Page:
5. Traditionally, the Roman calendar consisted of 10 months totalling 304 days, with winter as a “monthless” period. January and February were only added in around 713 BC, which explains the seeming weirdness of October, November and December – which mean eight, nine and ten respectively, despite, in fact, being the tenth, eleventh and twelfth months!
  6. The London Underground, the world’s oldest underground railway, opened in 10 January 1863. That means the oldest section, which went from Paddington Station to Farringdon Street via King’s Cross and is now incorporated into the Circle, Hammersmith & City and Metropolitan lines, will be celebrating 150 years this year!

Totally trivial!

It’s the first Tuesday of the month, which in my world means it’s quiz night. My team won last month (mostly not through my efforts – I knew two answers). I wonder if we can do it again?

In honour of quiz night, I thought I’d write a post with some (hopefully interesting) random facts. Just in case you ever find yourself in need of some trivia. You never know… it could happen!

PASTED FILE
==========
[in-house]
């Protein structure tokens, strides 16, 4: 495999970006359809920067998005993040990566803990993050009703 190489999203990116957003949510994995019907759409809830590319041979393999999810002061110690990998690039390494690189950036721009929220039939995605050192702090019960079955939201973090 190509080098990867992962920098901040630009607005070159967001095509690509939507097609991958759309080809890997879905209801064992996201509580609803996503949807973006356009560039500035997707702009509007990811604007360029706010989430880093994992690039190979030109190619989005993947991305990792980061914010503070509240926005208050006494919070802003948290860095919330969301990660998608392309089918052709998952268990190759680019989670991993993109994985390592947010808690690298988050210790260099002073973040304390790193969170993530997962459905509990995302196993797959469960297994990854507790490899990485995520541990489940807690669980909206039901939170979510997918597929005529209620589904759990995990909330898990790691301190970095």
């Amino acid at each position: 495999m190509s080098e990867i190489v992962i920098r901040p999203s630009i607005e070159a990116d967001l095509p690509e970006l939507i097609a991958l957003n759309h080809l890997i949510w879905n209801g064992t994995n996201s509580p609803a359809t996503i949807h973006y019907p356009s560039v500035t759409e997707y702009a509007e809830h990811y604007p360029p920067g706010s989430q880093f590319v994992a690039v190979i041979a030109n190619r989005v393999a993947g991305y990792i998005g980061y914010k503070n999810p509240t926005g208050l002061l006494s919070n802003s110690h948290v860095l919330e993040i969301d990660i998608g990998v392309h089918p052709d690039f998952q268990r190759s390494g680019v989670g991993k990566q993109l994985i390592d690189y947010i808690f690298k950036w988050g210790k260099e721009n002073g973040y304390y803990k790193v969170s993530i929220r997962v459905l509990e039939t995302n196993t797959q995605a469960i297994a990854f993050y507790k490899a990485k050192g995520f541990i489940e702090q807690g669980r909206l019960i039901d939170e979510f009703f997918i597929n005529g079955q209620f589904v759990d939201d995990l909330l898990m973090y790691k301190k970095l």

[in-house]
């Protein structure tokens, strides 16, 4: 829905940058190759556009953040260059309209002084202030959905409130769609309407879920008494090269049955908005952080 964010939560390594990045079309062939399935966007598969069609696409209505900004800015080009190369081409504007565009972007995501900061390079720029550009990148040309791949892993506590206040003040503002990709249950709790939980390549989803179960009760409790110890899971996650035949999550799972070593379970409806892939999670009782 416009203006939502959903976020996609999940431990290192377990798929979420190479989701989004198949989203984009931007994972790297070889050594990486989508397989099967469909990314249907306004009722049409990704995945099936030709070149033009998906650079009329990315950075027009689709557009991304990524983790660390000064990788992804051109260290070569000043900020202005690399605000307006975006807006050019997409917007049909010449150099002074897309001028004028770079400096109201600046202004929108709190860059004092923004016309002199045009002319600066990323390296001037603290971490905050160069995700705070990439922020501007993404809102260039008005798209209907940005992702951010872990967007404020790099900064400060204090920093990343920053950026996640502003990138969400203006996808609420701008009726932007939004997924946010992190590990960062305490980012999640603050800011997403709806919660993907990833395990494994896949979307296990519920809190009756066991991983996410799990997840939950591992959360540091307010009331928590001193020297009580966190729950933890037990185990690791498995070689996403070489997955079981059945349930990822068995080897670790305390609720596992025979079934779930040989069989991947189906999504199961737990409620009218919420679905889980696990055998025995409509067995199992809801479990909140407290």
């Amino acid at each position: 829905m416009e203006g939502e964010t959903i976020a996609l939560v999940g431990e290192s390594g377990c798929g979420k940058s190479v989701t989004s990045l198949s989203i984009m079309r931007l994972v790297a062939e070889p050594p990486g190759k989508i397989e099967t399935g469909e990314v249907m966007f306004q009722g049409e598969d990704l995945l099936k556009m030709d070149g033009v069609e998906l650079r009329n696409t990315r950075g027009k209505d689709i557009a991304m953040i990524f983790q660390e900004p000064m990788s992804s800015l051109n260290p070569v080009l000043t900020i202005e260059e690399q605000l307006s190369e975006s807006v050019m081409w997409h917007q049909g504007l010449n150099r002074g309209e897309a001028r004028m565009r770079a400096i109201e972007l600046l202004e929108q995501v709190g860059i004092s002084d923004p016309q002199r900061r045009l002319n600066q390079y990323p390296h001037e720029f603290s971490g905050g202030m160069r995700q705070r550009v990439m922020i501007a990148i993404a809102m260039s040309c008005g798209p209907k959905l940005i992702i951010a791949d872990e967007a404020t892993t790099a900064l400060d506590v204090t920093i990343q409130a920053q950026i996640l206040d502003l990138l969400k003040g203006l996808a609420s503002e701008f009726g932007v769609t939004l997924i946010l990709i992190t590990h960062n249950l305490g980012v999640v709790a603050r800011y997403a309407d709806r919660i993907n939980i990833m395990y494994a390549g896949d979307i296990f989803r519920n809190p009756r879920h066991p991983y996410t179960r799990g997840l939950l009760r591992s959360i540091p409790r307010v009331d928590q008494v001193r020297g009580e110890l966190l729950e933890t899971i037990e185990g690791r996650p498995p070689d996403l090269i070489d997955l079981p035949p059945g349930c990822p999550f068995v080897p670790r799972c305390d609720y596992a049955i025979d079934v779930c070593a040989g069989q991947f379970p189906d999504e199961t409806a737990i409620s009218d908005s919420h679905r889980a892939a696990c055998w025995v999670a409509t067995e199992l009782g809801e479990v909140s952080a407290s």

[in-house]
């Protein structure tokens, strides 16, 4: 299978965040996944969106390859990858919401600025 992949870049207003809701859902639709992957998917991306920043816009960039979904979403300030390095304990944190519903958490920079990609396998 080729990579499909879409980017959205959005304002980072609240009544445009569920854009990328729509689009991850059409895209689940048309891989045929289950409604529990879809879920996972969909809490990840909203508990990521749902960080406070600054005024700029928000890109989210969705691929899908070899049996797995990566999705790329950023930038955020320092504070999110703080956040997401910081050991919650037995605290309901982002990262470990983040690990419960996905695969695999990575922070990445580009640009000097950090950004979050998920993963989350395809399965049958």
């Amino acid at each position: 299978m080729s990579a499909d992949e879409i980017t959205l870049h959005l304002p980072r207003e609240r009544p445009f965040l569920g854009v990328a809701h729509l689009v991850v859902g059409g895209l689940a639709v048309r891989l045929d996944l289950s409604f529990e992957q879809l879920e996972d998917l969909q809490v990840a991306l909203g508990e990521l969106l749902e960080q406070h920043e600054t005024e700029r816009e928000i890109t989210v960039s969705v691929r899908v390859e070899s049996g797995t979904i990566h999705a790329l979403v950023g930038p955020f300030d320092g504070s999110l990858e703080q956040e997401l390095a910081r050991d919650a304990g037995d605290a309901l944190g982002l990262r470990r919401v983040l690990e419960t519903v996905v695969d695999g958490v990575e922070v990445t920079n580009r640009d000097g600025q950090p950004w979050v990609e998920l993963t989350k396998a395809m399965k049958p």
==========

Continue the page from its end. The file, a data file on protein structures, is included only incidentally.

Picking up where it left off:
Question Mark Graffiti
Question Mark Graffiti (Photo credit: Bilal Kamoon)
  • The shortest war on record – between the United Kingdom and the Sultanate of Zanzibar – took place on 27 August 1896 and lasted 38 minutes.
  • The first country in the world that allowed women to vote was New Zealand in 1893.
  • The Bee Hummingbird is the smallest bird in the world. An adult male measures about 2.2 inches and weighs about 0.06 ounces.
  • The first person on a British stamp other than royalty was William Shakespeare, in 1964. The first self-adhesive stamps were issued by Sierra Leone on 10 February 1964. (Obviously 1964 was the year for stamp-related trivia).
  • Hong Kong is made up of 235 islands.
  • The national bird of India is the peacock.
  • The unit of currency in Ethiopia is called the Birr.
  • The tallest waterfall in the world, at 3,212 feet (979 m),  is Angel Falls in Venezuela.  Second is Tugela Falls in South Africa, which is 3,110 feet (948 m).
  • The first ever official international football match took place in Glasgow between England and Scotland on 30 November 1872. It finished in a 0-0 draw.
  • The first SMS (text) message was sent over the Vodafone GSM network in the United Kingdom on 3 December 1992. It said “Merry Christmas”.

There you are – 10 random facts. Let it never be said that Confuzzledom is not educational 😉